Law giving Ben Gvir expanded powers passes in Knesset, paving way for Netanyahu regime

“Ministers, members of the Knesset, we made history for the State of Israel, for a strong state, for safety in the streets,” the firebrand MK stated.

By Batya Jerenberg, World Israel News

The Knesset passed a law Wednesday handing the incoming national security minister more control over the Israel Police, paving the way for the Likud to present its new government to the legislature on Thursday.

The so-called “Ben-Gvir” Law, named for the soon-to-be minister who heads the Otzma Yehudit party, was approved 61-55 after an all-night filibuster by the upcoming Opposition parties.

“Ministers, members of the Knesset, we made history for the State of Israel, for a strong state, for safety in the streets,” the firebrand MK stated.

The members of the outgoing coalition had claimed that the law would hand too much control over the ins and outs of police work to the minister and turn the law enforcement agency into a political tool.

The chair of the committee that formulated the bill, MK Ofir Katz (Likud), denied this allegation, stating, “The minister will not be able to say which offense to investigate and which not, he will not be able to decide who to investigate and who not. [He] will not be able to interfere in the details of a particular investigation. There will be no selective enforcement and there will be no extraneous considerations in the police investigations.”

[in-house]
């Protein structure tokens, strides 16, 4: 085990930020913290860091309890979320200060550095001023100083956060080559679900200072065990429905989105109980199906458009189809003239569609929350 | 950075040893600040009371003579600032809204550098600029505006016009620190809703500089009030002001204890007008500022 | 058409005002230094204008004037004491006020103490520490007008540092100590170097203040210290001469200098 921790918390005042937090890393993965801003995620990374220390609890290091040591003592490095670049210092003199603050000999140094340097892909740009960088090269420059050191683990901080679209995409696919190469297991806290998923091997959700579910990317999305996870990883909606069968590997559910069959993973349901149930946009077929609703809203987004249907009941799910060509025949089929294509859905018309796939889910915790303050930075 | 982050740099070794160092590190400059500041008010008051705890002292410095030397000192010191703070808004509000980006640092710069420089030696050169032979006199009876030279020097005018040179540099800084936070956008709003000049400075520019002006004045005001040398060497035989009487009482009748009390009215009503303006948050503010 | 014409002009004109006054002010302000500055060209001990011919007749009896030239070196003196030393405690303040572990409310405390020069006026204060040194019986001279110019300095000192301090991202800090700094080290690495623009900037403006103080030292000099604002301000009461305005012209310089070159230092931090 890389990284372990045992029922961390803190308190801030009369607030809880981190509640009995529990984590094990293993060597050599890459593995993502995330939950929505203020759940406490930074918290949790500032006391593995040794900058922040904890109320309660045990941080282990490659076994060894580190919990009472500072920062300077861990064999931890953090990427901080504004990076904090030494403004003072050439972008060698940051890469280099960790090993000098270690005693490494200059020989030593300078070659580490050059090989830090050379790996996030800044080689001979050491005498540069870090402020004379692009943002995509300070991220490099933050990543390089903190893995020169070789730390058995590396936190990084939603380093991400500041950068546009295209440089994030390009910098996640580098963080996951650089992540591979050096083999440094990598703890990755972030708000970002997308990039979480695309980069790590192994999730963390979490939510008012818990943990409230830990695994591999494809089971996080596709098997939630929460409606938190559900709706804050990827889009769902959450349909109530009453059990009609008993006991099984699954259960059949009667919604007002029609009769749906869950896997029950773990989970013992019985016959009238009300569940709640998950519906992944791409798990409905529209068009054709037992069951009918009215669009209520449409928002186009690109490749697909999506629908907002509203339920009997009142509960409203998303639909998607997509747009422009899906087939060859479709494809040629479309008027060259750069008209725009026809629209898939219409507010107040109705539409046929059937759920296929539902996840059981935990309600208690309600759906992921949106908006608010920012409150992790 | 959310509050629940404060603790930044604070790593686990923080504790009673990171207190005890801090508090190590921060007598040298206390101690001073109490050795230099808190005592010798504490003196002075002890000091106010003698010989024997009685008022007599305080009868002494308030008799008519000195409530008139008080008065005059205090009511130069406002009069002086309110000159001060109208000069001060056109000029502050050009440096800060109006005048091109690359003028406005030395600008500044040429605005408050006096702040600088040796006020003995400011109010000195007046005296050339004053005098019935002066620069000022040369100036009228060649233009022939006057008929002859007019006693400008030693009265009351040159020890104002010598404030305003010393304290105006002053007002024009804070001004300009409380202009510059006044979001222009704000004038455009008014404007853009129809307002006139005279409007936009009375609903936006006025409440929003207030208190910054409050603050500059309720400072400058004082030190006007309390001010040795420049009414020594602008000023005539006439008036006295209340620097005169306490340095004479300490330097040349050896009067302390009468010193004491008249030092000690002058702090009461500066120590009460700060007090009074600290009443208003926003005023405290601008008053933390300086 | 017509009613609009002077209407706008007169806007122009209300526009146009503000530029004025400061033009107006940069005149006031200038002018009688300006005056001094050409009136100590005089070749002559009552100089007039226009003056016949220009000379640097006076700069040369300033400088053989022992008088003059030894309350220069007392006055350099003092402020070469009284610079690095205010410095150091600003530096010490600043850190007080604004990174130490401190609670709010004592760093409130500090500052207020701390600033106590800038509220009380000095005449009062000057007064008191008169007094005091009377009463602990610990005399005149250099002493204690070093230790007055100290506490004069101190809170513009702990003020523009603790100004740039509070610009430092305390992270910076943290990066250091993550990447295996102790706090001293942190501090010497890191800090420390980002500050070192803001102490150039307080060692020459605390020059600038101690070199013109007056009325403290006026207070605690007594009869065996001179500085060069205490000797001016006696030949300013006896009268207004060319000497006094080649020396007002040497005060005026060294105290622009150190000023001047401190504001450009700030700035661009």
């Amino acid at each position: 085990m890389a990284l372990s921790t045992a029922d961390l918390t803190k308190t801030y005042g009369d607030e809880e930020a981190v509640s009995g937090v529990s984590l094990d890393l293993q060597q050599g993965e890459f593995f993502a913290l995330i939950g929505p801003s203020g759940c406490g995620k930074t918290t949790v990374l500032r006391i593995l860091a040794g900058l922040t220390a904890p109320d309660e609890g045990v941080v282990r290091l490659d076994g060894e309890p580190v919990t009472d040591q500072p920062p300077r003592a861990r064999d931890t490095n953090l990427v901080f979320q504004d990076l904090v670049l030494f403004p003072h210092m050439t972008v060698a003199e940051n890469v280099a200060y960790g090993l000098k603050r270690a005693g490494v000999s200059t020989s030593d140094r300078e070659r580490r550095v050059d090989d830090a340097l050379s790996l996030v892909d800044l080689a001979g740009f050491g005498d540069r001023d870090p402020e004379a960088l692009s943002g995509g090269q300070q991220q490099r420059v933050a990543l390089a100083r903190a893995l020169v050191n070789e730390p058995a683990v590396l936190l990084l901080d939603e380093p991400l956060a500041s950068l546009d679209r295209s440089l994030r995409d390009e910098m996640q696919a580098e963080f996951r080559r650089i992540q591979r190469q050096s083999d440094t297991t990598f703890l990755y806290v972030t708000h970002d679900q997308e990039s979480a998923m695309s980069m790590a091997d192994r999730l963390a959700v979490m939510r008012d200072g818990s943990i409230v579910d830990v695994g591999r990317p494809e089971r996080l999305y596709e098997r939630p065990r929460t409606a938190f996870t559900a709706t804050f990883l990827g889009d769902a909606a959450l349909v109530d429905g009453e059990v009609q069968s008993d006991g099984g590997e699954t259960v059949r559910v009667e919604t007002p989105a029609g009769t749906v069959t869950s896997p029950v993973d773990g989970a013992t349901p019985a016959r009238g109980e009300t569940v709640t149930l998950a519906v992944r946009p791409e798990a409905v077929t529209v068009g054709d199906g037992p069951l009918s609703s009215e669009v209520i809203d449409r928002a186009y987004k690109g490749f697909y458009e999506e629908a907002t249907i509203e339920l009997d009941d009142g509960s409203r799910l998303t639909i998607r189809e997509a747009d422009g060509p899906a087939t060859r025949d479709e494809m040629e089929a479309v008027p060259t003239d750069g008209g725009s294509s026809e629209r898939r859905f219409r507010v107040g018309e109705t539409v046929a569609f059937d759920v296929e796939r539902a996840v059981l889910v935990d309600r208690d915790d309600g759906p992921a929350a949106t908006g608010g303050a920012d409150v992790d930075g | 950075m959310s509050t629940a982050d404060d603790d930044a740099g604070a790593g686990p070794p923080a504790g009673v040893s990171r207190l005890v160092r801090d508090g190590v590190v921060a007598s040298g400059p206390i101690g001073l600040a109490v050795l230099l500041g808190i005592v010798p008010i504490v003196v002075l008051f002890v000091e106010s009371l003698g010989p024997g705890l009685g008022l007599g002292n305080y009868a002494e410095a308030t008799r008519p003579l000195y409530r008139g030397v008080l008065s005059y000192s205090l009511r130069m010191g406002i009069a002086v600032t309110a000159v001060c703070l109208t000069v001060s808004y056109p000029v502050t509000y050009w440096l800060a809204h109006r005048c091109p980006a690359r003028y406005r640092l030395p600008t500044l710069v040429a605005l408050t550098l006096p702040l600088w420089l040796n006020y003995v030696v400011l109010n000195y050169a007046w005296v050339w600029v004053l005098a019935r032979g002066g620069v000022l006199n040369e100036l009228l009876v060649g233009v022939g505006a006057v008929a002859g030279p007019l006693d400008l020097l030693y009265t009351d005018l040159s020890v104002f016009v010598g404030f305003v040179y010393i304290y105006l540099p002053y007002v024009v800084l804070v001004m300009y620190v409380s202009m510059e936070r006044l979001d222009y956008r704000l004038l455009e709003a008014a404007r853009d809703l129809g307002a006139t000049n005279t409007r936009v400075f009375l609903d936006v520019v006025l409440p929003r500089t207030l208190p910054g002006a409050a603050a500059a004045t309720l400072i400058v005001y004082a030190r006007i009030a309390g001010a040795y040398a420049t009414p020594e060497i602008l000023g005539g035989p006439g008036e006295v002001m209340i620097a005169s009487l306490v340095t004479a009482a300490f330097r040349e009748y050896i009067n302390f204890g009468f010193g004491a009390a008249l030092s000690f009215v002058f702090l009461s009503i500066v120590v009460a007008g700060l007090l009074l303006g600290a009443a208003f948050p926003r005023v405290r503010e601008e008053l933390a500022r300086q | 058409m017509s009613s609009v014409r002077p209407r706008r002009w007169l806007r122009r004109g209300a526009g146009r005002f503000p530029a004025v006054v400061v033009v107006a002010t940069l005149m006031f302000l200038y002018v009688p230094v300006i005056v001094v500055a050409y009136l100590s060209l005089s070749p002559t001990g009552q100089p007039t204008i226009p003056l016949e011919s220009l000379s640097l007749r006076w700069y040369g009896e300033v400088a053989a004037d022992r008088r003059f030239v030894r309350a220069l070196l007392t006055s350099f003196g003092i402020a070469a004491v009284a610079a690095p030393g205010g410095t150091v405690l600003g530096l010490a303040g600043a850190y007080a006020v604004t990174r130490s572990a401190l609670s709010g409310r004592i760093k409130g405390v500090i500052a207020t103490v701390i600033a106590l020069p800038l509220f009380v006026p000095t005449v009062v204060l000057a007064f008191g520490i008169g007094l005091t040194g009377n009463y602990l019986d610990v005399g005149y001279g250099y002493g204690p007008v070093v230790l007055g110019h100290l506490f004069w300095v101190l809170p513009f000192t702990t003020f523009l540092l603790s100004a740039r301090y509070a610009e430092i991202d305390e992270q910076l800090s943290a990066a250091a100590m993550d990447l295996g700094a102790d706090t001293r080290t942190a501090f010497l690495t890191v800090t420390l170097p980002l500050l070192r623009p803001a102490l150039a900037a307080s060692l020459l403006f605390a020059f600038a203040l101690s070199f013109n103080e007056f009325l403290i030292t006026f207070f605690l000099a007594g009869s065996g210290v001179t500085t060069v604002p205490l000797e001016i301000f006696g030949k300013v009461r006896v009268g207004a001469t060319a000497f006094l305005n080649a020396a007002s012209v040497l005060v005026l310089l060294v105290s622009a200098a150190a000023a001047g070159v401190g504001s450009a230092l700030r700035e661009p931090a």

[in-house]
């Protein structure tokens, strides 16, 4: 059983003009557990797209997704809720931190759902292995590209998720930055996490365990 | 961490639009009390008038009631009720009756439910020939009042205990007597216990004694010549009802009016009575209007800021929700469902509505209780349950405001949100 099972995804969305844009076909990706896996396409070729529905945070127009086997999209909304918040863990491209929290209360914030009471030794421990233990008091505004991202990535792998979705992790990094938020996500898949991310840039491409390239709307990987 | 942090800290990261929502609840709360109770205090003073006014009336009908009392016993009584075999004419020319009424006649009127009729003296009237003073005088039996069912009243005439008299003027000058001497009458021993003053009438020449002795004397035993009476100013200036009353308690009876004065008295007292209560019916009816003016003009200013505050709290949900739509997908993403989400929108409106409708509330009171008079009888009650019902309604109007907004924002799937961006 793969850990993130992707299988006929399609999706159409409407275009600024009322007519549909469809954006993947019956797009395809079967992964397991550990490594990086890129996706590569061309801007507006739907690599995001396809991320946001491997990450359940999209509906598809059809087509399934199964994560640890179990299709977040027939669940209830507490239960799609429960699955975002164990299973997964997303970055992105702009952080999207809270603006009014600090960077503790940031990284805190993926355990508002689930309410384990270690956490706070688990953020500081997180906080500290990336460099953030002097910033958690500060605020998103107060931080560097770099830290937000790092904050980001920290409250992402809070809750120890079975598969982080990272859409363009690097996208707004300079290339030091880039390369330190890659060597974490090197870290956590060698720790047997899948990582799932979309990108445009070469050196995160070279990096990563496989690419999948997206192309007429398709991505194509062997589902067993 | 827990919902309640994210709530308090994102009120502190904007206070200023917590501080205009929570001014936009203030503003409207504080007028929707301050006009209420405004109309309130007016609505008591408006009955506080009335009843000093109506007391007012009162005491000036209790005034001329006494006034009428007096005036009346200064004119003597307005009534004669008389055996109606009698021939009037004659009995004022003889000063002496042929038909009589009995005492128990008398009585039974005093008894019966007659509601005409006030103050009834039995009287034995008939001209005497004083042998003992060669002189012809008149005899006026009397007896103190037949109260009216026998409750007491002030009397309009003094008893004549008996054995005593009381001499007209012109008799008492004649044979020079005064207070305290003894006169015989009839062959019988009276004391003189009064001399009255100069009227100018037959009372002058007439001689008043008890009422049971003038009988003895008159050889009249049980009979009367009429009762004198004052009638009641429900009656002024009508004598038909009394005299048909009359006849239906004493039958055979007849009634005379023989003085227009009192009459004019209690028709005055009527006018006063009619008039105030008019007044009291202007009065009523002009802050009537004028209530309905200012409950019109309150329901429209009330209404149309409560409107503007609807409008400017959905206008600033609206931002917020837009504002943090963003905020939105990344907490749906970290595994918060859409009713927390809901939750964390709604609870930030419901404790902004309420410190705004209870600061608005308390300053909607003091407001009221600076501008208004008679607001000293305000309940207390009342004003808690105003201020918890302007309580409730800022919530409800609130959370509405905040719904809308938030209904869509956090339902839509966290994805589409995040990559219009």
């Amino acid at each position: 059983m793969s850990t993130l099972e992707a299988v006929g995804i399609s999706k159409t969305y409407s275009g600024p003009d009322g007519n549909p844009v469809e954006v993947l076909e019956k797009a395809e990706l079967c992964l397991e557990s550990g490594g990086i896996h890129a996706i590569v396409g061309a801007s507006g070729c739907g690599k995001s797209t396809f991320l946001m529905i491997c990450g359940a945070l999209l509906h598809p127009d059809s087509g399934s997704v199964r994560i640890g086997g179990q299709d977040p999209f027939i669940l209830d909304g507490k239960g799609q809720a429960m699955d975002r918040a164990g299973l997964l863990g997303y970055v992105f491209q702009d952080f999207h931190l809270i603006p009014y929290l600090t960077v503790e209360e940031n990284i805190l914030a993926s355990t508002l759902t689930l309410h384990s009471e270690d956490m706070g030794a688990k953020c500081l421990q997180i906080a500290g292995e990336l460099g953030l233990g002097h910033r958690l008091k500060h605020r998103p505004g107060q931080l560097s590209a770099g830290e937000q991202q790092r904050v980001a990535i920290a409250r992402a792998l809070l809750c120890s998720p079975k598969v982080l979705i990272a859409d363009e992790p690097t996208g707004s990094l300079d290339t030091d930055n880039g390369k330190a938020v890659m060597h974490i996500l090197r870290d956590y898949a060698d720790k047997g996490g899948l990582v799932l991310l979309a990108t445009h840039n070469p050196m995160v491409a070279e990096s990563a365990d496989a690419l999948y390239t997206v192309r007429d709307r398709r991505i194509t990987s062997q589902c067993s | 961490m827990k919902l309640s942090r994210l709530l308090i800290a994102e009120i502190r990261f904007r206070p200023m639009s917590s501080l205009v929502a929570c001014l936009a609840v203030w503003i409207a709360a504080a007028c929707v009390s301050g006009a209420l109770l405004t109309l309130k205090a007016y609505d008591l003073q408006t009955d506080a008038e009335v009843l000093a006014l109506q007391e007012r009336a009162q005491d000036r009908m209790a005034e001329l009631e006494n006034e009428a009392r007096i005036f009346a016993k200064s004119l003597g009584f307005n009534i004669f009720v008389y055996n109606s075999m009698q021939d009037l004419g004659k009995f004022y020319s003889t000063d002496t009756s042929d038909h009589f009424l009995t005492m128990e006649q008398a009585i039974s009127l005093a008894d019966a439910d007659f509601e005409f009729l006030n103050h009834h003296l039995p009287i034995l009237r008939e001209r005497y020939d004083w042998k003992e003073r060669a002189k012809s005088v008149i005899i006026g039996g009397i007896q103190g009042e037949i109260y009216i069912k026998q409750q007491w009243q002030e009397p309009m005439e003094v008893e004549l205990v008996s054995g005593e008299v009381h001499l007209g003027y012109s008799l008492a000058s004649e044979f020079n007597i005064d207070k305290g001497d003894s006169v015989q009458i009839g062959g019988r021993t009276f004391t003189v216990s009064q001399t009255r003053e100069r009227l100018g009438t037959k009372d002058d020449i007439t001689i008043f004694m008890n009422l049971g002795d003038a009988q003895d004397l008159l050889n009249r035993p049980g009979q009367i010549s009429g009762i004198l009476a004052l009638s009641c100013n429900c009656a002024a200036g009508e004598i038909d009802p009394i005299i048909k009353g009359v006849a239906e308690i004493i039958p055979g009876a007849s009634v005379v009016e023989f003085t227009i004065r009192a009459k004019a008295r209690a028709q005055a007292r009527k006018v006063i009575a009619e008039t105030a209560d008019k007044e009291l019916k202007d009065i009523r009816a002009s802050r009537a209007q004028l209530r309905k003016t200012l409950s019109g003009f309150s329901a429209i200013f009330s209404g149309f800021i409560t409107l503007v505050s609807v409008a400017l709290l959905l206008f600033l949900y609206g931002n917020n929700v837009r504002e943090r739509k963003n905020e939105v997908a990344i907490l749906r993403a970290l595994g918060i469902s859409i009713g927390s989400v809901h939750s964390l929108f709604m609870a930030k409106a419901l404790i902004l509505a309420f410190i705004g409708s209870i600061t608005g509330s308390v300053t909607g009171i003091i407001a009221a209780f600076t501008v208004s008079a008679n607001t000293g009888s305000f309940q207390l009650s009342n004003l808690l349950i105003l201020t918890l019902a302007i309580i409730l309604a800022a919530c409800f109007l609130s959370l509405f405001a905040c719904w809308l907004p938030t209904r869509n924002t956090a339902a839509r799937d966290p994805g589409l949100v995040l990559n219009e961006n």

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The law enshrines the minister’s right to outline police policy and supervise its management procedures and operation, as well as overseeing its expenses.

Since the law’s critics are sure to appeal it in the Supreme Court, two issues were deleted that were deemed most problematic: one that sets the extent to which the police commissioner is subordinate to the minister, and another that deals with the time allowed for the police to investigate its cases. These will be dealt with in a separate bill after the government is sworn in.

Three more laws were passed in all four of their readings over the last few days to satisfy other coalition members’ demands. The two that aroused the most controversy are amendments to the Basic Law: the Government.

The “Deri” Law defines a suspended jail sentence as not being an impediment for someone to serve as a minister. This will allow Shas leader MK Arye Deri to serve first as the Interior Minister and, in two years’ time, become finance minister in an agreed rotation with Religious Zionism chief Bezalel Smotrich. Deri had been handed a suspended sentence as part of a plea deal for tax offenses.

The “Smotrich” Law will allow one to serve as a minister within a ministry, rather than merely as deputy minister. Smotrich had demanded this authority so that he could directly oversee important issues for his constituency in Judea and Samaria from the Defense Ministry.

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He will control the office of the Coordinator of Government Activities in the Territories (COGAT) as well as the Civil Administration, which Jewish residents of Area C have long accused of discriminating against them while acting in favor of the Palestinians.

With these legislative hurdles out of the way and the signing of all coalition agreements, the path to a new government is clear. After sealing the deal Wednesday with the last of his partners, the ultra-Orthodox United Torah Judaism party, prime minister-designate Benjamin Netanyahu said, “We have achieved our goal. A huge percentage of the State of Israel, over two million Israelis, voted for the national camp led by us.”

“We will establish a stable government for a full term,” he vowed.